The day of my father’s funeral stands out in my mind. I remember blue sky and sunshine. It was six days after my eleventh birthday. At the end of the day, the chauffeur from the limousine handed me a carnation he had been wearing. I took it home, pressed it and always remembered the kindness of that moment in the midst of a big feeling of emptiness.

My dad had been sick for a while. In fact, the Christmas before this July day, my mother announced “this would be Daddy’s last Christmas.” But that is a story for another time. Somehow her efforts to “prepare” me only sustained shock and disbelief throughout those seven months, and beyond. When he did die, I was numb.

Mom chose a Unitarian minister for the service. My understanding is that she and Daddy had left the Catholic church and this choice for a funereal seemed the farthest away. There were flowers and people and a casket. I don’t remember that much. It was as if I was sleep-walking. Something I did a lot at home, I was told. I think it was a way of escaping the night time ambulances and emergency medical events.

But I do remember the burial. I can see the brightness of the sky and the people standing around. I remember the quiet. In that frozen moment, this tall man in a suit handed me a carnation. I have been to many burials since then and have shared in the ritual of leaving a flower for the deceased….a final gesture of love, a tangible expression to connect to the one who is gone. But this was my first funeral and giving up that flower did not enter my mind.

Of course, it wasn’t the flower itself that mattered. It was an ordinary white carnation. When I tried to press it, it stayed sort of lumpy in my scrapbook. I think it was the connection that was made when he gave it to me. I felt “seen”.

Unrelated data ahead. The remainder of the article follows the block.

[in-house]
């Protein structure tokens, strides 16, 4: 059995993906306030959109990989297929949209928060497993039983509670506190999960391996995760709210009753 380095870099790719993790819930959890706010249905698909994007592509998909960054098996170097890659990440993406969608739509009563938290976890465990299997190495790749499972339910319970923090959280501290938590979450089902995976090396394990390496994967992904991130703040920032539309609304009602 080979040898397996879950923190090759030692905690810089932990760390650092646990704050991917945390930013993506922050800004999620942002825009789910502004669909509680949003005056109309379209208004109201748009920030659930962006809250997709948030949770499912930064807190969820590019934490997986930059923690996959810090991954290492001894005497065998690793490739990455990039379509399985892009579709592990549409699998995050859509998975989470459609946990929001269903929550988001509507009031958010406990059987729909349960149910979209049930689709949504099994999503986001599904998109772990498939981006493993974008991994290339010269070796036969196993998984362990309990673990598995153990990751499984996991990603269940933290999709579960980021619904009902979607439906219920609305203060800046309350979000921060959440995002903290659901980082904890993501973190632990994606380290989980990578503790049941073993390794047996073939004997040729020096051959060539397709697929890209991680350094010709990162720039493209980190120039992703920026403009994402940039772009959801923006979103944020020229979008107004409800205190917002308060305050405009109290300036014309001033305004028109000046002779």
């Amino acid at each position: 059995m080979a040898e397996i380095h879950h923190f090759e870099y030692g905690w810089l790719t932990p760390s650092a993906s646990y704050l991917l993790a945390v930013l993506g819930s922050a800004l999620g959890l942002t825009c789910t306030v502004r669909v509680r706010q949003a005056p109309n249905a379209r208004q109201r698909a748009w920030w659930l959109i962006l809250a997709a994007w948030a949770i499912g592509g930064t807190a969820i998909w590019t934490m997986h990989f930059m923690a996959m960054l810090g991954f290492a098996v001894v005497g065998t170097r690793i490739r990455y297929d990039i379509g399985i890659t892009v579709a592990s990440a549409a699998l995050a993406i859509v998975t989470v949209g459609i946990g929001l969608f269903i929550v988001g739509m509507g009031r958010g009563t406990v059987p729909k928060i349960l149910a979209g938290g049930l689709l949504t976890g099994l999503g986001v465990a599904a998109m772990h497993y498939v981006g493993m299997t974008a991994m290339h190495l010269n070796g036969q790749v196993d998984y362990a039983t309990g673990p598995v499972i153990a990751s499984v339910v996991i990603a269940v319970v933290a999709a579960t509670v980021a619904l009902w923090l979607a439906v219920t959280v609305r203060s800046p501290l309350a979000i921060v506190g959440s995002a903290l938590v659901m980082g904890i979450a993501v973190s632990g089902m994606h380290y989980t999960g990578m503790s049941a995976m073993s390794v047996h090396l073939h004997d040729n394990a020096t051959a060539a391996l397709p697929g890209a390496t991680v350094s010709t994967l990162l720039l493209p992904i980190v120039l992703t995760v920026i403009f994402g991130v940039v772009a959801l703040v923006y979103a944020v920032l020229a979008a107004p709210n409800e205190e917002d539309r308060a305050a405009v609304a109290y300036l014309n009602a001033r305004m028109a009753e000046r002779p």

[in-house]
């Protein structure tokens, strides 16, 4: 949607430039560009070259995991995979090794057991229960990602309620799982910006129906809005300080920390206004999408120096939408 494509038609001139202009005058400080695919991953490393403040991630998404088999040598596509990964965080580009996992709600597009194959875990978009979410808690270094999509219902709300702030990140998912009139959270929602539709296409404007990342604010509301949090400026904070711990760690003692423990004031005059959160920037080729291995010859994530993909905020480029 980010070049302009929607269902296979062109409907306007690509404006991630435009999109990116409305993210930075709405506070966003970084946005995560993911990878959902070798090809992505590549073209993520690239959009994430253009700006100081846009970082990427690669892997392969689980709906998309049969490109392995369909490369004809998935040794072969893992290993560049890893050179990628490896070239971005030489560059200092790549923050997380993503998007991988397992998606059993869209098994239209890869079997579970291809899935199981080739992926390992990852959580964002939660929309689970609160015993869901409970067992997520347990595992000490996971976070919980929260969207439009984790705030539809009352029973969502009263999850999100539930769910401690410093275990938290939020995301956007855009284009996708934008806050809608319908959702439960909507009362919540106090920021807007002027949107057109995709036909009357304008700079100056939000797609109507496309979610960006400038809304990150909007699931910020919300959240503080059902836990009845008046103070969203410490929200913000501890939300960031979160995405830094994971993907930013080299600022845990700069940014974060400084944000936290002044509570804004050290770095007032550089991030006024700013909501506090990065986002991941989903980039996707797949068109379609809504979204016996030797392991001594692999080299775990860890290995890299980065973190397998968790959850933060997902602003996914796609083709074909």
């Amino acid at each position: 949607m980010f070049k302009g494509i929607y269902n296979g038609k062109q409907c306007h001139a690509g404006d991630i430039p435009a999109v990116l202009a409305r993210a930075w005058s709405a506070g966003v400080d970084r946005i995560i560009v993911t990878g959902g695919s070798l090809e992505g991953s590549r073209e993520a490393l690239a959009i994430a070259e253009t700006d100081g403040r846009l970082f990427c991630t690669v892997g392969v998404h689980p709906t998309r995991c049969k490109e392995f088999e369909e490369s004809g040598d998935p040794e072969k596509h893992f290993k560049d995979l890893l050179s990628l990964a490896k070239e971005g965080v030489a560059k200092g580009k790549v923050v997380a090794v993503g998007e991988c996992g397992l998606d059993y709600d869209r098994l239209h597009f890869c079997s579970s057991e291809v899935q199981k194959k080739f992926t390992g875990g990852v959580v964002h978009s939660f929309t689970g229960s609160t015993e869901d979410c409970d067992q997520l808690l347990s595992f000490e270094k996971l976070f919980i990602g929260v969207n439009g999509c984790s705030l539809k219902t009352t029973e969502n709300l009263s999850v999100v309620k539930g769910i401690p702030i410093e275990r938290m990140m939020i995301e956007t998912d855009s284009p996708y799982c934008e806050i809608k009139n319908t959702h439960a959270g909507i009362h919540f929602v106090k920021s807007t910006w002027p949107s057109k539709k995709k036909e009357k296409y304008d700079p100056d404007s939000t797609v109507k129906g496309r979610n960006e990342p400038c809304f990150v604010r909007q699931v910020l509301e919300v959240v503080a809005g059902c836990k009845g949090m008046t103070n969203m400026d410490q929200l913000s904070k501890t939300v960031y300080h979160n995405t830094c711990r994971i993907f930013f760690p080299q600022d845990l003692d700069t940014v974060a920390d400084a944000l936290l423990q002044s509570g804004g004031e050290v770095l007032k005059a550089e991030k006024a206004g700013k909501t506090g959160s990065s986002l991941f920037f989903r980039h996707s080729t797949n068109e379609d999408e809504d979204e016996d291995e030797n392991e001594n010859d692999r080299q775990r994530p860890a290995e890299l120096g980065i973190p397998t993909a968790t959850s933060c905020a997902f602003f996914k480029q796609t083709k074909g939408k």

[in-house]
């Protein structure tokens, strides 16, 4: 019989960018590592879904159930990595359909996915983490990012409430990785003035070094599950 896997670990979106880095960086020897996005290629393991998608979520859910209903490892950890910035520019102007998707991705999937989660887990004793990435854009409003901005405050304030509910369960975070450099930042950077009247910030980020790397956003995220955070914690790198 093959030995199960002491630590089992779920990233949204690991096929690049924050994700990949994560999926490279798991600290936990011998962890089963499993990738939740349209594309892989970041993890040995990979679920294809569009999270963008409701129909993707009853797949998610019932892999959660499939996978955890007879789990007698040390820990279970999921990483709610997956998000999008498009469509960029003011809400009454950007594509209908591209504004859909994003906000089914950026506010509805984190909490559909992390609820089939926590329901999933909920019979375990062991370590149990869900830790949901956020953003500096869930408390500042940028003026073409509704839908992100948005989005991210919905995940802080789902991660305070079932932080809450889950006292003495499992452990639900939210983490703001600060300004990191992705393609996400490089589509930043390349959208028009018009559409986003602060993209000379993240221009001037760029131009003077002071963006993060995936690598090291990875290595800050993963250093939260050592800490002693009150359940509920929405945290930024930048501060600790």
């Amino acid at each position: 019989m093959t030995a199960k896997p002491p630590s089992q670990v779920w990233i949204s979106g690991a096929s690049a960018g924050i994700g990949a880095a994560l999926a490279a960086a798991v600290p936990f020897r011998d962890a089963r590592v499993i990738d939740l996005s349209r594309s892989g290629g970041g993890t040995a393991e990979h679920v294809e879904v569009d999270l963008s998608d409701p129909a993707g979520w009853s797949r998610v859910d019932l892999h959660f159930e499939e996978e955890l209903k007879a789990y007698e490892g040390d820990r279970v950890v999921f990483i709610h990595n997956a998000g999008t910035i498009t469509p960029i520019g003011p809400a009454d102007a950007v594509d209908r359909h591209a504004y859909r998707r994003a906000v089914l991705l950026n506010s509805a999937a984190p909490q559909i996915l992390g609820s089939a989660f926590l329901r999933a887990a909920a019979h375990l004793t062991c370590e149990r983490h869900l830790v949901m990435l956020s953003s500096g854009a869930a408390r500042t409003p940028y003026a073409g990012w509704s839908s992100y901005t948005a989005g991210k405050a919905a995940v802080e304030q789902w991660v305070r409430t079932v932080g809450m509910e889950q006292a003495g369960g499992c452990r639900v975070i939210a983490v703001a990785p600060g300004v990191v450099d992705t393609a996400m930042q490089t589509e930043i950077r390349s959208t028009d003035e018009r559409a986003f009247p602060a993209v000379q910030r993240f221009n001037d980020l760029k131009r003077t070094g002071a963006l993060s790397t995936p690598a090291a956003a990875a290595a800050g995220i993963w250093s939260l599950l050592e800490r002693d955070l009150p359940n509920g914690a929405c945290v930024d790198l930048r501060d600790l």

Everything was out of my control, I had no bearings or context to understand what was happening. His gift told me that he saw me, that he cared. For the rest of the day, I clutched the carnation in my hand. Somewhere in the midst of this horrible moment, a little symbol of kindness existed. I existed. As long as I had it (and I still do) I had not vanished as my father had.




Lisa Irish

Lisa Irish, MEd, MA, BCC incorporates her experience in chaplaincy, spiritual direction and her own journey to guide the way in the Land of Loss. As former bereavement coordinator for Yale-New Haven Hospital and the Hospital of St Raphael, she ministered to individuals, groups and community organizations. Of her book, Grieving – the Sacred Art: Hope in the Land of the Loss, Fr. Richard Rohr says….”the roadmap is wise, but sensitive – grounded in hope – and reminds us to rest in God’s healing love.” Lisa shares her understanding of grief, healing and hope through rich retreat programs and in regular messages found at "Grieving with a Grateful Heart," Abbey Press. "Finding Healing in Times of Grief and Loss" (contributing author) Abbey Press "Grief - the Sacred Art," Skylight Paths Publishing in 2018.

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